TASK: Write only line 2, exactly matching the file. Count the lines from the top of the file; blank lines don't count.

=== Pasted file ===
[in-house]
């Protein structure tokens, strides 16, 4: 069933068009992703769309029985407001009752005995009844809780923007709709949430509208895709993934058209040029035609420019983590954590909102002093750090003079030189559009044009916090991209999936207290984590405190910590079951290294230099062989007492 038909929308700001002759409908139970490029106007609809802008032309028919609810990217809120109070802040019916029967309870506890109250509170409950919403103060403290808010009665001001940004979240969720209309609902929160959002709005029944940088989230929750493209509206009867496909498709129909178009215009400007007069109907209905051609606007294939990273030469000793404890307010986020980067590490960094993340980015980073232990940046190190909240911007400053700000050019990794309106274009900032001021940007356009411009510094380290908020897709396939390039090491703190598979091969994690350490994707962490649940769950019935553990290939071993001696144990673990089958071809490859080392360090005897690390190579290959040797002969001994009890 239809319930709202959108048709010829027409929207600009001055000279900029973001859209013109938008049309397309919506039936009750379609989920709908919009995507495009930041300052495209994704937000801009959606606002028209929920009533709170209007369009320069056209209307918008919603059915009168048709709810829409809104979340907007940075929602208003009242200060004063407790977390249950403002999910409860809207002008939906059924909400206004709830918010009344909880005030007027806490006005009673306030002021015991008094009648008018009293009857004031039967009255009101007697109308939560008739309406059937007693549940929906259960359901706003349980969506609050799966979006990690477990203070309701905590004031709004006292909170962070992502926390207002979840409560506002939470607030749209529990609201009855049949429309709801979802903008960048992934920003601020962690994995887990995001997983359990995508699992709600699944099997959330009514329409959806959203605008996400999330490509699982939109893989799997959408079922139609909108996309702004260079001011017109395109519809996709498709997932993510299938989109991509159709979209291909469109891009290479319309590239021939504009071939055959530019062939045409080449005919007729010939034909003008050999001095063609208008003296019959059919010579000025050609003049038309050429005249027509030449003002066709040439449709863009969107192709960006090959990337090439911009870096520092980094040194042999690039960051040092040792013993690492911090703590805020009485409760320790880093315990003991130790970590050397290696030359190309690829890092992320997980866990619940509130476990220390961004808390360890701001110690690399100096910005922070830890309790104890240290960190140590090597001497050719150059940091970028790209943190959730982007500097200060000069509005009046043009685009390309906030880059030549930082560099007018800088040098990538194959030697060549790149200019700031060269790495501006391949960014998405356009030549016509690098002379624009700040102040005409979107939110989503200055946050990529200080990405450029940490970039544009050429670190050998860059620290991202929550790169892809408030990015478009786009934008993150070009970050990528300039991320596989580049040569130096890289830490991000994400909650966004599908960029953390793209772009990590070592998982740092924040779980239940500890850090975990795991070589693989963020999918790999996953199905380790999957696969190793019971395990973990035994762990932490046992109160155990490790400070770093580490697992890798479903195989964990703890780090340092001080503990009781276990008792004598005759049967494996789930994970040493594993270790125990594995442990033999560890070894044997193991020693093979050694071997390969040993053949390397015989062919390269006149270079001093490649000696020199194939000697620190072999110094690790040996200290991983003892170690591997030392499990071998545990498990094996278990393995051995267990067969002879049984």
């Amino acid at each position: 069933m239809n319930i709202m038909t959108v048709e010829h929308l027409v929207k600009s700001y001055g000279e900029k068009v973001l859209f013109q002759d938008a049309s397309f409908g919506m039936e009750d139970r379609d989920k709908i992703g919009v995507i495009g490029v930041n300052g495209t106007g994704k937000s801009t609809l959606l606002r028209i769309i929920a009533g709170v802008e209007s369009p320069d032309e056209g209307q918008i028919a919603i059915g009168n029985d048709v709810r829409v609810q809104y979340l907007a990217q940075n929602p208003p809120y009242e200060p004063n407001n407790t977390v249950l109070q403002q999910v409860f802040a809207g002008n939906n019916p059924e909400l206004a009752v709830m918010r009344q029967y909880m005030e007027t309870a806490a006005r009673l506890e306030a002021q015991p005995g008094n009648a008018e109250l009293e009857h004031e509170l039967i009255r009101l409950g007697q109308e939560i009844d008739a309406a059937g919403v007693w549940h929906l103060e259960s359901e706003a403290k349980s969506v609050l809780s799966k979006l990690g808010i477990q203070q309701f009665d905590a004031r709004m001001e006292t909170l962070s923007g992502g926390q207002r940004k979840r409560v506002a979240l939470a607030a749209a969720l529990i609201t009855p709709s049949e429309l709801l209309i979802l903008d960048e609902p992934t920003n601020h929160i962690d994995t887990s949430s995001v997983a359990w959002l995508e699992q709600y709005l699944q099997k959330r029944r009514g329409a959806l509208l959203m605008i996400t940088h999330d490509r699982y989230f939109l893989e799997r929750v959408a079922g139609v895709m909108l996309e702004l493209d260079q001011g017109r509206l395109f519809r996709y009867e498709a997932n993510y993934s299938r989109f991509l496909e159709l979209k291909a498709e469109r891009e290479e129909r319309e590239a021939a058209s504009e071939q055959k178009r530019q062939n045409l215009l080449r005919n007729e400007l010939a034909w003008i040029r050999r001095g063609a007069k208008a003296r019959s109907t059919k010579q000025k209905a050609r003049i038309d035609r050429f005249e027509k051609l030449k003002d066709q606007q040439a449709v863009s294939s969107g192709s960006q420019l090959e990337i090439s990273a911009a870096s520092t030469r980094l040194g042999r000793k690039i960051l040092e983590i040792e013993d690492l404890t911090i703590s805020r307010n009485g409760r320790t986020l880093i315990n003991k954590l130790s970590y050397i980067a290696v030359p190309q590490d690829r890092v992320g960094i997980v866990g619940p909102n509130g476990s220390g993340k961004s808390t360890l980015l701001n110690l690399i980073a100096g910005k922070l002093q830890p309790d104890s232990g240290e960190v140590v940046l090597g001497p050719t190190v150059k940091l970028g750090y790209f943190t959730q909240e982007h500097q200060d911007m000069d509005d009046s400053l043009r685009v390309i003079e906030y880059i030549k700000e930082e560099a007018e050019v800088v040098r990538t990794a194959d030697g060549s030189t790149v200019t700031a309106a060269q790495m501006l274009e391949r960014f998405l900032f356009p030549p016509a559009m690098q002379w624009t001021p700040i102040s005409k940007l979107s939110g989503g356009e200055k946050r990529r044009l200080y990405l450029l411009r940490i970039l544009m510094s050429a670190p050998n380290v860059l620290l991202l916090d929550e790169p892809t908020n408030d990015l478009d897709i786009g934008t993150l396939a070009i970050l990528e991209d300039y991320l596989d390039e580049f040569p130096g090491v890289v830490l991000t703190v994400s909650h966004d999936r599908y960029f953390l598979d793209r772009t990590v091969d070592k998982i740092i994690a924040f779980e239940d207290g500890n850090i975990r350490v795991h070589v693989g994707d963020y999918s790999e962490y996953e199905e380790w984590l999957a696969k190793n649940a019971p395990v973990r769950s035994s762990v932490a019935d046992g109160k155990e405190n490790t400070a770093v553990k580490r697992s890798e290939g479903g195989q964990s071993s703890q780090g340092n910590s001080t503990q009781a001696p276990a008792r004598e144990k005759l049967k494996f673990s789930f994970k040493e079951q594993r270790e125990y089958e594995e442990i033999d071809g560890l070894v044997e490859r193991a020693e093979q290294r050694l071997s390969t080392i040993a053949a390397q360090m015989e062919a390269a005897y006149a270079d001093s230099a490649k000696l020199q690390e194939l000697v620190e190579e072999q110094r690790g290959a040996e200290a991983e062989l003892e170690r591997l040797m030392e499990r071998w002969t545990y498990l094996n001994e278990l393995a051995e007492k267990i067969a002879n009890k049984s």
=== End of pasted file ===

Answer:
């Protein structure tokens, strides 16, 4: 069933068009992703769309029985407001009752005995009844809780923007709709949430509208895709993934058209040029035609420019983590954590909102002093750090003079030189559009044009916090991209999936207290984590405190910590079951290294230099062989007492 038909929308700001002759409908139970490029106007609809802008032309028919609810990217809120109070802040019916029967309870506890109250509170409950919403103060403290808010009665001001940004979240969720209309609902929160959002709005029944940088989230929750493209509206009867496909498709129909178009215009400007007069109907209905051609606007294939990273030469000793404890307010986020980067590490960094993340980015980073232990940046190190909240911007400053700000050019990794309106274009900032001021940007356009411009510094380290908020897709396939390039090491703190598979091969994690350490994707962490649940769950019935553990290939071993001696144990673990089958071809490859080392360090005897690390190579290959040797002969001994009890 239809319930709202959108048709010829027409929207600009001055000279900029973001859209013109938008049309397309919506039936009750379609989920709908919009995507495009930041300052495209994704937000801009959606606002028209929920009533709170209007369009320069056209209307918008919603059915009168048709709810829409809104979340907007940075929602208003009242200060004063407790977390249950403002999910409860809207002008939906059924909400206004709830918010009344909880005030007027806490006005009673306030002021015991008094009648008018009293009857004031039967009255009101007697109308939560008739309406059937007693549940929906259960359901706003349980969506609050799966979006990690477990203070309701905590004031709004006292909170962070992502926390207002979840409560506002939470607030749209529990609201009855049949429309709801979802903008960048992934920003601020962690994995887990995001997983359990995508699992709600699944099997959330009514329409959806959203605008996400999330490509699982939109893989799997959408079922139609909108996309702004260079001011017109395109519809996709498709997932993510299938989109991509159709979209291909469109891009290479319309590239021939504009071939055959530019062939045409080449005919007729010939034909003008050999001095063609208008003296019959059919010579000025050609003049038309050429005249027509030449003002066709040439449709863009969107192709960006090959990337090439911009870096520092980094040194042999690039960051040092040792013993690492911090703590805020009485409760320790880093315990003991130790970590050397290696030359190309690829890092992320997980866990619940509130476990220390961004808390360890701001110690690399100096910005922070830890309790104890240290960190140590090597001497050719150059940091970028790209943190959730982007500097200060000069509005009046043009685009390309906030880059030549930082560099007018800088040098990538194959030697060549790149200019700031060269790495501006391949960014998405356009030549016509690098002379624009700040102040005409979107939110989503200055946050990529200080990405450029940490970039544009050429670190050998860059620290991202929550790169892809408030990015478009786009934008993150070009970050990528300039991320596989580049040569130096890289830490991000994400909650966004599908960029953390793209772009990590070592998982740092924040779980239940500890850090975990795991070589693989963020999918790999996953199905380790999957696969190793019971395990973990035994762990932490046992109160155990490790400070770093580490697992890798479903195989964990703890780090340092001080503990009781276990008792004598005759049967494996789930994970040493594993270790125990594995442990033999560890070894044997193991020693093979050694071997390969040993053949390397015989062919390269006149270079001093490649000696020199194939000697620190072999110094690790040996200290991983003892170690591997030392499990071998545990498990094996278990393995051995267990067969002879049984």